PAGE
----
One thing I love about the Japanese people is their deep passion for their children, something I’ve observed firsthand as I watched my own kids grow up here. Whenever I drive somewhere in my city I pass many signs that have been put up by the local junior high school PTA, which basically encapsulate a lot of the joshiki (universal common sense) that Japanese seem to share on subjects like how to raise kids. The slogans are usually general statements like “overprotective parents are the cause of weak children” and “those who don’t show filial piety (respect to one’s mother and father) won’t receive it from their children.” One day I came across another interesting slogan in my city which used the four syllables of the English word “OASIS” (pronounced oh-AH-shi-su) to remind us of four phrases children should be taught to say. They are ohayo gozaimasu (“good morning,” as it’s always important to greet others cheerfully in Japanese society), arigato gozaimasu (“thank you very much,” the most formal way to express gratitude), shitsurei shimashita (“excuse me,” said when leaving a teacher’s room as a sign of respect) and sumimasen deshita (“I’m sorry,” said in apology when you’ve done something wrong). The idea is, children who can correctly say these four important phrases when needed will probably be able to grow into good adults of good character later in life.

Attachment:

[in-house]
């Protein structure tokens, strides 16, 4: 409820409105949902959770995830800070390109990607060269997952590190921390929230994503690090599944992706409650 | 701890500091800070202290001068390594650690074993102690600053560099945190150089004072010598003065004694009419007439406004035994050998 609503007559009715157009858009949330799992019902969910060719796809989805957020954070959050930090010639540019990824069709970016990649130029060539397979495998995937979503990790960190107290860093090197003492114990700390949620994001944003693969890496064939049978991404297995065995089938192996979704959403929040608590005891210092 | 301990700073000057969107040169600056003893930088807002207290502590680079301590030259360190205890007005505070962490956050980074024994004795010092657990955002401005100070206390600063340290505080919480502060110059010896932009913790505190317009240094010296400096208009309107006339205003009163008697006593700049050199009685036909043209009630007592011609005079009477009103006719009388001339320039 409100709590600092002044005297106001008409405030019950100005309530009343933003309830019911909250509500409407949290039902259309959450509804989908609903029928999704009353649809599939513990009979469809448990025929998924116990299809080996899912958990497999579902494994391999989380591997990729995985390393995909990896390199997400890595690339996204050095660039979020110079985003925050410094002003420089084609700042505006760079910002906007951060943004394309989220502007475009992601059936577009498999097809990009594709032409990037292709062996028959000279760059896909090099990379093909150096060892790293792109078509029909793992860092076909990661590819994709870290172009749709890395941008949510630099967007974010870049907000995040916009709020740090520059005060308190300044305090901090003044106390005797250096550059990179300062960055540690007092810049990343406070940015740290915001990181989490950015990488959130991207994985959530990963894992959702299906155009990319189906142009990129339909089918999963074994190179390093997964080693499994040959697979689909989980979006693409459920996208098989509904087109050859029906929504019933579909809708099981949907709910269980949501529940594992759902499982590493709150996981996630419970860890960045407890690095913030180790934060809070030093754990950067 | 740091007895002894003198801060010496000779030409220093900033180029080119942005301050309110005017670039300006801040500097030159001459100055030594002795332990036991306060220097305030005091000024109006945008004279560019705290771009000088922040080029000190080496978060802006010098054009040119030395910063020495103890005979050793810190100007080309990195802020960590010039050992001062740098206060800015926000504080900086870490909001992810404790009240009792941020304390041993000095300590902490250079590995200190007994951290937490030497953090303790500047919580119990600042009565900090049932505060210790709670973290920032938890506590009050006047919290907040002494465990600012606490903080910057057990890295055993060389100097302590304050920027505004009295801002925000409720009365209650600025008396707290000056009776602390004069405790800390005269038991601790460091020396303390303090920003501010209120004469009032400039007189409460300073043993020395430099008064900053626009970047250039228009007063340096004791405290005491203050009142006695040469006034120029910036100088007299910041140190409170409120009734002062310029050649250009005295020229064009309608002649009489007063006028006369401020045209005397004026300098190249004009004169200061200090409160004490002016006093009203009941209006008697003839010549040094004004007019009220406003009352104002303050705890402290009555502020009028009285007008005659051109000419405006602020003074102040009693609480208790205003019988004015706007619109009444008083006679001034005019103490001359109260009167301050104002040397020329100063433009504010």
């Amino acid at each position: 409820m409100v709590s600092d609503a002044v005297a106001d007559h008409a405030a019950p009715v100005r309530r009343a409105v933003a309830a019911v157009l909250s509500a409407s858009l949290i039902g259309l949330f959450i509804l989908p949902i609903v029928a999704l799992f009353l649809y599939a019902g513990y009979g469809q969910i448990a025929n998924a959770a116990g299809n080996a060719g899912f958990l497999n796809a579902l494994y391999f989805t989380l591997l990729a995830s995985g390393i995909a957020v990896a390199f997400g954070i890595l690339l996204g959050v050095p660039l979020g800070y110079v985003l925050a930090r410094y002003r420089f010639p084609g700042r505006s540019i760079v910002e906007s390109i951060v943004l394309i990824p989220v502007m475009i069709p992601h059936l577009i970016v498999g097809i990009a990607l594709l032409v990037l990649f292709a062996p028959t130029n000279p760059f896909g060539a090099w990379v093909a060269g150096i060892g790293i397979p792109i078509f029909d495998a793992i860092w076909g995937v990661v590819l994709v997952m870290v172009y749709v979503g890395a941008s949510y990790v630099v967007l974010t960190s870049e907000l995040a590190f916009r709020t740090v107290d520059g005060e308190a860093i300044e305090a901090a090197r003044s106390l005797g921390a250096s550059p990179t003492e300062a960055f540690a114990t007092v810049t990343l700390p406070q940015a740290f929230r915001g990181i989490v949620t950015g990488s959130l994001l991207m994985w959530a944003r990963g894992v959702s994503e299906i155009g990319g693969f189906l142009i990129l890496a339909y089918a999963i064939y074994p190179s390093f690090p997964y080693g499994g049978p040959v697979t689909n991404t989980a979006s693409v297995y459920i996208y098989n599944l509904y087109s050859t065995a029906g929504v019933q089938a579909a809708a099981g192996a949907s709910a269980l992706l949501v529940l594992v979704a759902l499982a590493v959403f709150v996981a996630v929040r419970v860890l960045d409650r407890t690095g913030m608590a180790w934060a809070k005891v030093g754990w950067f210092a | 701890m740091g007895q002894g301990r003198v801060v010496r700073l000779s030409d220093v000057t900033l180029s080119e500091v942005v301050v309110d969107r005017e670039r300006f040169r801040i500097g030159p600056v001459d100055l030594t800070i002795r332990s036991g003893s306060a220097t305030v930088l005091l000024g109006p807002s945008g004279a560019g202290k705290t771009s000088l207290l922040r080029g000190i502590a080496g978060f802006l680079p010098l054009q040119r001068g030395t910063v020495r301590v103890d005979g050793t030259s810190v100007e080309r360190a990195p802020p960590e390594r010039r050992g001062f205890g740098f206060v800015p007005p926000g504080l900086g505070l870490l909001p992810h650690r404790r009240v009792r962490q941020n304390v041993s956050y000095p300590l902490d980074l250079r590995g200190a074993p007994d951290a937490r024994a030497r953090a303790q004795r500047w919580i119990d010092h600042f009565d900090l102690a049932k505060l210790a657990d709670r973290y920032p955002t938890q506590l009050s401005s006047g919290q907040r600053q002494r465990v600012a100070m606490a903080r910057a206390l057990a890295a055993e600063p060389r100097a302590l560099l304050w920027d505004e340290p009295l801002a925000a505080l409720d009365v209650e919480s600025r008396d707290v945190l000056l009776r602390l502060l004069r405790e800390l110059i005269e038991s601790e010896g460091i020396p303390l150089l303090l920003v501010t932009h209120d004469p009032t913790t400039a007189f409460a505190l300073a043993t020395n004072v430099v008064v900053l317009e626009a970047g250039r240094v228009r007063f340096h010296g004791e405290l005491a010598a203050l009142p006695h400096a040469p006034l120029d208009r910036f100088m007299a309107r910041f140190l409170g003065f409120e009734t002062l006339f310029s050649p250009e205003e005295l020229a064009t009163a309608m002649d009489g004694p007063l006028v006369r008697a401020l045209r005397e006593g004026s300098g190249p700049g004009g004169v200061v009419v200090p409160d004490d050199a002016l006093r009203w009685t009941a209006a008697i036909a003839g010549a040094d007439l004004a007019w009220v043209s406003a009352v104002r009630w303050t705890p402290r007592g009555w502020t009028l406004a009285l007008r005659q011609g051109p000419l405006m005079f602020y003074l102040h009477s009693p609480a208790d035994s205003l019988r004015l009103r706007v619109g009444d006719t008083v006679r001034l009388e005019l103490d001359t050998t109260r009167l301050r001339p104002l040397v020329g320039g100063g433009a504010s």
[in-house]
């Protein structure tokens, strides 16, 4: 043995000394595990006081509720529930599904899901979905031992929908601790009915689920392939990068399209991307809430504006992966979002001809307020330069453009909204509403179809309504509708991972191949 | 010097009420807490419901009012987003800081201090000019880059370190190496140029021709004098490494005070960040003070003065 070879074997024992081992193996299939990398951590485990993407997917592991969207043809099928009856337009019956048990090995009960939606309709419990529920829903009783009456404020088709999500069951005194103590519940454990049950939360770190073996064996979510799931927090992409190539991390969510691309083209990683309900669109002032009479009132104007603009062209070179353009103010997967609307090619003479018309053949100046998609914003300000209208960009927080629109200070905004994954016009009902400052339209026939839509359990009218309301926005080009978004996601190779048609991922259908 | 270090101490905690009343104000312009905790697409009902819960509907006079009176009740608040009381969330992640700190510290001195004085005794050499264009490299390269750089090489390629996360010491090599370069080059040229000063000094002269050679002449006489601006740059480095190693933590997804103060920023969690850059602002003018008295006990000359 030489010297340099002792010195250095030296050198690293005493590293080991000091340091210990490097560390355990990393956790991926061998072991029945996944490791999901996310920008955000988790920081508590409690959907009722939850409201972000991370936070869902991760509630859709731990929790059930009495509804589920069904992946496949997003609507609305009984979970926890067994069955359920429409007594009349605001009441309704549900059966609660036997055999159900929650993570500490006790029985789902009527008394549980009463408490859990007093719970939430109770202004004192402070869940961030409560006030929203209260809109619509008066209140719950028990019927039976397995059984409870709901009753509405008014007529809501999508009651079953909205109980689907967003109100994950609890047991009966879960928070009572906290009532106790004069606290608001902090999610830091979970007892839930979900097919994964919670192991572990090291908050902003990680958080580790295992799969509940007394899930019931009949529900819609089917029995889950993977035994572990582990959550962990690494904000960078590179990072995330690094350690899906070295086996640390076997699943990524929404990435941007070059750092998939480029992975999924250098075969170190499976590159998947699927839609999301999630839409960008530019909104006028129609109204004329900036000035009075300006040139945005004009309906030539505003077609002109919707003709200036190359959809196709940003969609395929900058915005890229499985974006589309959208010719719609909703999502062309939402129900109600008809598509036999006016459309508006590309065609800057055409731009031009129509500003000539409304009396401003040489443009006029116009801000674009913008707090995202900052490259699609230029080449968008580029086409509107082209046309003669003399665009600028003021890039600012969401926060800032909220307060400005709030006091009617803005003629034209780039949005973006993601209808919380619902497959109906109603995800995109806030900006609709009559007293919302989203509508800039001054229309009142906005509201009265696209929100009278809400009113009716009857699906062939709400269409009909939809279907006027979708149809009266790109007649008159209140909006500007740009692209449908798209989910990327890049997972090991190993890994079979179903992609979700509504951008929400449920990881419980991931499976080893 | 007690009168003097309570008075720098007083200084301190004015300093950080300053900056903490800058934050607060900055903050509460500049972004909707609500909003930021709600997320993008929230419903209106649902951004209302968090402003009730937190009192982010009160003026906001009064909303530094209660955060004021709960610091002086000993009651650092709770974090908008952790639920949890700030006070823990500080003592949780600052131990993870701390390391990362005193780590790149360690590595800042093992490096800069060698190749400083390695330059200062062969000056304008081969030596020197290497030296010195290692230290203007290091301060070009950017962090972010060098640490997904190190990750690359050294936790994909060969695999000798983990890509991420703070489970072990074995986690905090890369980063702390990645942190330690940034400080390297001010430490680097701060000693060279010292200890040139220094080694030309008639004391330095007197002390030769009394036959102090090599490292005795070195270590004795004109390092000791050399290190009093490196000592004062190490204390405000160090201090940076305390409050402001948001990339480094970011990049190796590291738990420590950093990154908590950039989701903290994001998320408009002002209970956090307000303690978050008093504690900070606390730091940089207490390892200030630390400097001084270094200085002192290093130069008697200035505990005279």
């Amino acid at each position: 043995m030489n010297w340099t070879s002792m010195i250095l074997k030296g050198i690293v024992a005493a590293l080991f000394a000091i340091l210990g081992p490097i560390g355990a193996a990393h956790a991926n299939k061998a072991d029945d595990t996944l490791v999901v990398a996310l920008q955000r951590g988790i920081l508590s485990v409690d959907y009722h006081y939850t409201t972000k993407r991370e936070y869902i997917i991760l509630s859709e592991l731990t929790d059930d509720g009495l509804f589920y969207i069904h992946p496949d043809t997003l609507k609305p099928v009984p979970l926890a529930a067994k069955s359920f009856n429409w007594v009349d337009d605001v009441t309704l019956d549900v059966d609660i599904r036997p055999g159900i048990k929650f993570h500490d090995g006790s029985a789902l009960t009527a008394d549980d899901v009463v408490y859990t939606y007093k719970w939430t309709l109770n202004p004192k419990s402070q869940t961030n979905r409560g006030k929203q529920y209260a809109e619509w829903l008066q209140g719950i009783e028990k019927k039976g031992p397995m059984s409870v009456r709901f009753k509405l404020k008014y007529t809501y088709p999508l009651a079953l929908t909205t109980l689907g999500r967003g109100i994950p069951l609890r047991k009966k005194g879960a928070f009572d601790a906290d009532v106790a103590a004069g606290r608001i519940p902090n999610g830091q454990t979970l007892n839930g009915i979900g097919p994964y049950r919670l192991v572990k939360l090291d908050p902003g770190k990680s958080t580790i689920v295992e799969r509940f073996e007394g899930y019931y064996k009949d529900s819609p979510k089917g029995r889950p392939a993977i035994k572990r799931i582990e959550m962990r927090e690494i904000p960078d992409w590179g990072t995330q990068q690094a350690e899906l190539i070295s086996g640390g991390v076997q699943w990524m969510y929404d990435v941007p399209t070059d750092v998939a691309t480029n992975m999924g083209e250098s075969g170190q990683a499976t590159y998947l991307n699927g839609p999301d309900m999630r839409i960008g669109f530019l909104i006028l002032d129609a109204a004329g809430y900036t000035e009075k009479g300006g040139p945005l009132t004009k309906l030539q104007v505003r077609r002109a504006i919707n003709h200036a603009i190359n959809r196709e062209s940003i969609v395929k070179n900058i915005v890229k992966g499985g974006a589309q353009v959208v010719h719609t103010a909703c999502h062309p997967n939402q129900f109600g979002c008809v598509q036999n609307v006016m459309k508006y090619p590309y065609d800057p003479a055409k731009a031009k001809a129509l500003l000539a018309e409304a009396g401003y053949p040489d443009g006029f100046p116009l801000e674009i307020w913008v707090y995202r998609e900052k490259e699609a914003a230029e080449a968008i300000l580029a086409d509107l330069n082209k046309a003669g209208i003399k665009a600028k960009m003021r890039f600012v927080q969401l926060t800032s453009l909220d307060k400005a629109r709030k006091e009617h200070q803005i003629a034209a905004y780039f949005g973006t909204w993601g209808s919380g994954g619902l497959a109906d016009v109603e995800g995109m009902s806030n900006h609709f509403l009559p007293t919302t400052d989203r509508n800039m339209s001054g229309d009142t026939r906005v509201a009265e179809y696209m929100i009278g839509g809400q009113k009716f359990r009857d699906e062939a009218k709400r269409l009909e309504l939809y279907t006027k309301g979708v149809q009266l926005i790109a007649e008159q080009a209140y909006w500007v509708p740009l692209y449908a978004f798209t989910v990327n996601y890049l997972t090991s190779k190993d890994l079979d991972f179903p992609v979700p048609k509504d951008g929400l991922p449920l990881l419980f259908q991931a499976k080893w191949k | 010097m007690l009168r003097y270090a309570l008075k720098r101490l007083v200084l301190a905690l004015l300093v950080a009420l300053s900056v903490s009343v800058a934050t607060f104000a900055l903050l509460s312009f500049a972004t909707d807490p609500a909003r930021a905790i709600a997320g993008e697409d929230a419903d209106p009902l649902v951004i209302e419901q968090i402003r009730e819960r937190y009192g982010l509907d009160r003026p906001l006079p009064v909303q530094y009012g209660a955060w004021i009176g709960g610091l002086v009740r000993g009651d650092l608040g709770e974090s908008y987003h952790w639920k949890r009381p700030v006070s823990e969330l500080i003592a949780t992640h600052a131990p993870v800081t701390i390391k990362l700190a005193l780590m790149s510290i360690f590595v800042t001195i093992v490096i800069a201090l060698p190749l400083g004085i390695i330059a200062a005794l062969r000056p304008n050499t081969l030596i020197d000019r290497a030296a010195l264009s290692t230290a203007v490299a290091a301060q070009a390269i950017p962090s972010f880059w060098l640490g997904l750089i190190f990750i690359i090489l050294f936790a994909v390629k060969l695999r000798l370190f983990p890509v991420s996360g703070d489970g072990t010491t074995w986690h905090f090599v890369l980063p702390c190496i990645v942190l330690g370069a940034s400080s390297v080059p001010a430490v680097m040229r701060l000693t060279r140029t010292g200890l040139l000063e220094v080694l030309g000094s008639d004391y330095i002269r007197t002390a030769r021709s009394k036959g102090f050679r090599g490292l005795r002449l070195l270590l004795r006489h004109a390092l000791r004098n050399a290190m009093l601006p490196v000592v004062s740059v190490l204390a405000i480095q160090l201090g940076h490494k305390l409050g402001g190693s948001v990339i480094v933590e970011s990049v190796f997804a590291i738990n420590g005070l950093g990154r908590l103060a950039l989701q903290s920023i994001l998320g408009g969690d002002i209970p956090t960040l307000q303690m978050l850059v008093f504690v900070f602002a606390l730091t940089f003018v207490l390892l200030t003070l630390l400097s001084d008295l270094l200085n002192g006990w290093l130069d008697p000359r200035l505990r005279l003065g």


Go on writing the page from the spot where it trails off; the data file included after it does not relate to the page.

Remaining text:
Using the “OASIS” method to bring up children well.